Bringing a pet into your home is a joyful time for any individual or family. Cats are an extremely popular choice of pet and have been shown to offer their owner a range of benefits, including companionship, lower stress levels, better sleep and a reduced risk of developing depression.
If you are relatively new to owning a feline friend, you will undoubtedly have a lot to learn about her care. You may spend a great deal of time online researching exactly what your new, furry family member needs to remain healthy and happy. You may also speak to a local veterinarian or other owners for advice. One suggestion that you may be given is to arrange to get your cat de-clawed as soon as possible.
Declawing is a surgical procedure designed to remove an animal’s claws. Contrary to what many people believe, declawing is way more than just a manicure. In order to properly declaw a cat, the veterinarian must amputate all or part of the end bones, also called distal phalanges, of your feline’s toes. If the same procedure were to be performed on a human, it would basically be the same as cutting off each of your fingers at the last knuckle!
When you take into account exactly what declawing entails, perhaps it is unsurprising to learn that while declawing is a relatively common practise in some parts of the United States, many Californian cities have passed bans on the procedure. It is also illegal in most European countries, including the UK.
There are really only two reasons why veterinarians are requested to declaw cats. The first is that removing a cat’s claws can prevent her from scratching up the furniture, flooring and other household items.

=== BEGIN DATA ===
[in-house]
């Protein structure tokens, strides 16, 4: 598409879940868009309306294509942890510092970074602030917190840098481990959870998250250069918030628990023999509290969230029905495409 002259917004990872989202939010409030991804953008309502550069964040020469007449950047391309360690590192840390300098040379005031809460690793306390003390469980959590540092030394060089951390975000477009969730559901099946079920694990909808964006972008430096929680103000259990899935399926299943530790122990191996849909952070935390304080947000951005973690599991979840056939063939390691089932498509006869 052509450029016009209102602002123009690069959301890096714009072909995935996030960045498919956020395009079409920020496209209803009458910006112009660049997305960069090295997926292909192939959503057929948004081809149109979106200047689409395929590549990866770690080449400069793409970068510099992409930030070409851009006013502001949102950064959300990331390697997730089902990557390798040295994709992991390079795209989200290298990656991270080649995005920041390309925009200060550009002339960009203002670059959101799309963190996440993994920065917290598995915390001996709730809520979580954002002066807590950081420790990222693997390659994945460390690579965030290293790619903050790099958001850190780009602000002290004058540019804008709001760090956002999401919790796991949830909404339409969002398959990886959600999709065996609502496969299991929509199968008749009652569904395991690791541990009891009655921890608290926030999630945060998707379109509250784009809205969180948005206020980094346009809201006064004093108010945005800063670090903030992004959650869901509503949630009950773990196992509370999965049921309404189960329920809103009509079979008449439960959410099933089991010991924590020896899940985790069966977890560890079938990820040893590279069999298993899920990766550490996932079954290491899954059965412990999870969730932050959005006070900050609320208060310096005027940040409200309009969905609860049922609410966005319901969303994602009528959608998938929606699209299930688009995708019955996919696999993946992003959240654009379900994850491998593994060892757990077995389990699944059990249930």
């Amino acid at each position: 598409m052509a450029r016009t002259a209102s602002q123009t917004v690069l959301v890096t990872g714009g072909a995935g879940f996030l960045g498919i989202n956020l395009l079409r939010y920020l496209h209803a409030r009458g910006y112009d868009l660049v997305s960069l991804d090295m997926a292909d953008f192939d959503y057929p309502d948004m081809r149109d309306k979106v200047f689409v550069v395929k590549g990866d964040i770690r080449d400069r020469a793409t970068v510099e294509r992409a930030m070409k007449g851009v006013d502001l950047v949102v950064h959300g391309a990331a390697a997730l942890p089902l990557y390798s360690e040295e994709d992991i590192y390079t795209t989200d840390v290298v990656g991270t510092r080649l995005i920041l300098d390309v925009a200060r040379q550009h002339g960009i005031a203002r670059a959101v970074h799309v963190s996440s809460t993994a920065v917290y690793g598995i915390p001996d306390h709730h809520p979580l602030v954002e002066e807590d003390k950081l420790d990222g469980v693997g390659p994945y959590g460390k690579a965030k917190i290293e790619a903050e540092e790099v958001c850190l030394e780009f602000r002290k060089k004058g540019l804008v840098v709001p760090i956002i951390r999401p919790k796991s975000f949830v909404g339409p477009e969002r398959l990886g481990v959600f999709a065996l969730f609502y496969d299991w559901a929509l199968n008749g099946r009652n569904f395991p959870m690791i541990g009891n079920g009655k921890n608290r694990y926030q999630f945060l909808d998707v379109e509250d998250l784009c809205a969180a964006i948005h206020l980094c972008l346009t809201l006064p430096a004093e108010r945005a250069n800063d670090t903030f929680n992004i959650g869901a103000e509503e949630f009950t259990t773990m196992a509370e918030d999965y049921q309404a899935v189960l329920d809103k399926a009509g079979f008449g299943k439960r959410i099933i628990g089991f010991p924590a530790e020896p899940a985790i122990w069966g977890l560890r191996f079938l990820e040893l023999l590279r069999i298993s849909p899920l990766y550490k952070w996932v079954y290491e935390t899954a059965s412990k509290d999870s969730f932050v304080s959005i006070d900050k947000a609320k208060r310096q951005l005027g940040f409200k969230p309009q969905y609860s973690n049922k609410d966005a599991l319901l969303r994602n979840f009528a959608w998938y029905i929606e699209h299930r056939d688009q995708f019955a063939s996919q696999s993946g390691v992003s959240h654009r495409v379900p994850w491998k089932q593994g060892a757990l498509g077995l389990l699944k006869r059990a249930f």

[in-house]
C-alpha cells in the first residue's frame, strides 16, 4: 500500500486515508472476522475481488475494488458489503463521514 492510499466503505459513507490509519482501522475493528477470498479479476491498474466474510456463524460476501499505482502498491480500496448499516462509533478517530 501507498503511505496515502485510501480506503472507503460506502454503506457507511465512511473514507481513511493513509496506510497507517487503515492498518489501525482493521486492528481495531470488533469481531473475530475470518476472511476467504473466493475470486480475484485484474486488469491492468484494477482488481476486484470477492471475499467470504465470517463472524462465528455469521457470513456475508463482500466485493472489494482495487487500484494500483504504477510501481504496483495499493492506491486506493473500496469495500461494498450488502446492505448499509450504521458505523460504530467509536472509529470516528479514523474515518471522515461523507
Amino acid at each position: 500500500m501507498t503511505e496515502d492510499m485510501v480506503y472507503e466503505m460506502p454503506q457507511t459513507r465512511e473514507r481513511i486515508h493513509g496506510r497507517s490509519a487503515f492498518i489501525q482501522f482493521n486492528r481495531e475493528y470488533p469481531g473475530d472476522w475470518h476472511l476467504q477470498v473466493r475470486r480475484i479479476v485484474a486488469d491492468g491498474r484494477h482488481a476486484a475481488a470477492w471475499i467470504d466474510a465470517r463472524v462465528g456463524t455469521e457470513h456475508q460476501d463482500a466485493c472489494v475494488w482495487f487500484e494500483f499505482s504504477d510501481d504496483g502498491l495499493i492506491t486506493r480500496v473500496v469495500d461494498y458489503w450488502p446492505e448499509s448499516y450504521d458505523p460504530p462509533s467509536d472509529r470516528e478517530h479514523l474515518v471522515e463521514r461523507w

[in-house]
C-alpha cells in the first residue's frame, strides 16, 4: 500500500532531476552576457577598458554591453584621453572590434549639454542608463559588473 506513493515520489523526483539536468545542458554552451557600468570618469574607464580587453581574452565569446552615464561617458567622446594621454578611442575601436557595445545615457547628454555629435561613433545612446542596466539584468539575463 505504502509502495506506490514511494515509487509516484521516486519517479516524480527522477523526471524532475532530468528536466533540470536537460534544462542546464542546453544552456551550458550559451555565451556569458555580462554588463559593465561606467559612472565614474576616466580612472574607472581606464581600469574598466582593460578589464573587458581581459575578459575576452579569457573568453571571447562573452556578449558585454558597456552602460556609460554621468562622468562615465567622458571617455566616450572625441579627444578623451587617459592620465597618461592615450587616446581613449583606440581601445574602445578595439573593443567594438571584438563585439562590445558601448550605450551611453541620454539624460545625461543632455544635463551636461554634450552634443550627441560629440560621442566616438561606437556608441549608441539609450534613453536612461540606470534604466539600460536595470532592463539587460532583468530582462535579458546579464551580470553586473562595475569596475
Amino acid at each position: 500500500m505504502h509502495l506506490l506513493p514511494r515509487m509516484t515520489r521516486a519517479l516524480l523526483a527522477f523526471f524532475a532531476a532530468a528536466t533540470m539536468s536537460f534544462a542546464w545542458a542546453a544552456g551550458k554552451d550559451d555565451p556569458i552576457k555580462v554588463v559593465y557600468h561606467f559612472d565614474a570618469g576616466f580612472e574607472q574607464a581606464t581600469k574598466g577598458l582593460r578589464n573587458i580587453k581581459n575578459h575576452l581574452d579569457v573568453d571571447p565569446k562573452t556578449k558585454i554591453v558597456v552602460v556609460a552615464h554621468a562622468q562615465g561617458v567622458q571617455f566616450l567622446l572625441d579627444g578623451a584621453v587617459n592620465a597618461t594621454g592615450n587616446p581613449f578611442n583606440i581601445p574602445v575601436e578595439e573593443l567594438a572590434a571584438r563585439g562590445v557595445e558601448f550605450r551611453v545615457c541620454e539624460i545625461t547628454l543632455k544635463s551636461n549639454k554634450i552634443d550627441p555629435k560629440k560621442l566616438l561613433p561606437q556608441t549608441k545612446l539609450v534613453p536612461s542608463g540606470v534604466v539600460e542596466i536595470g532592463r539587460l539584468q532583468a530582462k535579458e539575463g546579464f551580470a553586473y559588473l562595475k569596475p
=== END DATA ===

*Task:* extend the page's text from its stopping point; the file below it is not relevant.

Secondly, vets are asked to declaw cats because their owners are worried about their cat scratching them or other humans that their feline comes into contact with.
When you consider how serious the procedure really is, many people consider these reasons to be inadequate, particularly when it is entirely possible to train your cat not to scratch either people or furniture. Scratching is an instinctive behavior for felines. However, by providing scratching posts and by spending a little time teaching your kitty appropriate and inappropriate behaviour, you can ensure that your cat’ scratching traits are down to a minimum.
Unsurprisingly, the effects of declawing are largely horrendous for your furbaby.
The procedure itself may be performed using anesthetic, but post-operative pain is pretty much guaranteed, and it can take your cat’s paws several weeks to heal. Declawing also changes the shape of her paws, and this means that the way in which her paw meets the ground can also become uncomfortable, with many vets likening it to wearing a pair of shoes that are a size too small.
Although declawing is supposed to be permanent, there is always a small risk of regrowth – an agonizingly painful process for your pet.
Most owners don’t realize that it will be necessary for them to replace their kitty’s usual litter box litter with shredded paper while her paws heal. This is so the litter doesn’t irritate the wounds and cause infection. However, this change in their routine often upsets cats and you may find she avoids using the litter box altogether.
Mother nature designed cats to have claws. Unfortunately, removing them can inhibit her natural instincts and she may feel vulnerable without her first line of defence. She may even become aggressive to compensate for her lack of claws.
Cats are also known for being extremely agile, but this is largely due to their claws. By declawing her, you may affect her ability to walk, climb and even balance.
Cats that have been declawed have been known as being more likely to develop arthritis in the joints of their feet and hands. This is because the attachments of the tendon have already been cut and must be realigned.
Arthritis can be extremely painful and debilitating for your cat, and treatment can be prolonged and expensive.
We firmly believe that declawing your cat is an unnecessary and ethically questionable practise. If you are concerned about your cat’s claws and her behaviours, our experienced team would be delighted to work with you to address these problems in a non-surgical way. Please contact our offices for more-information.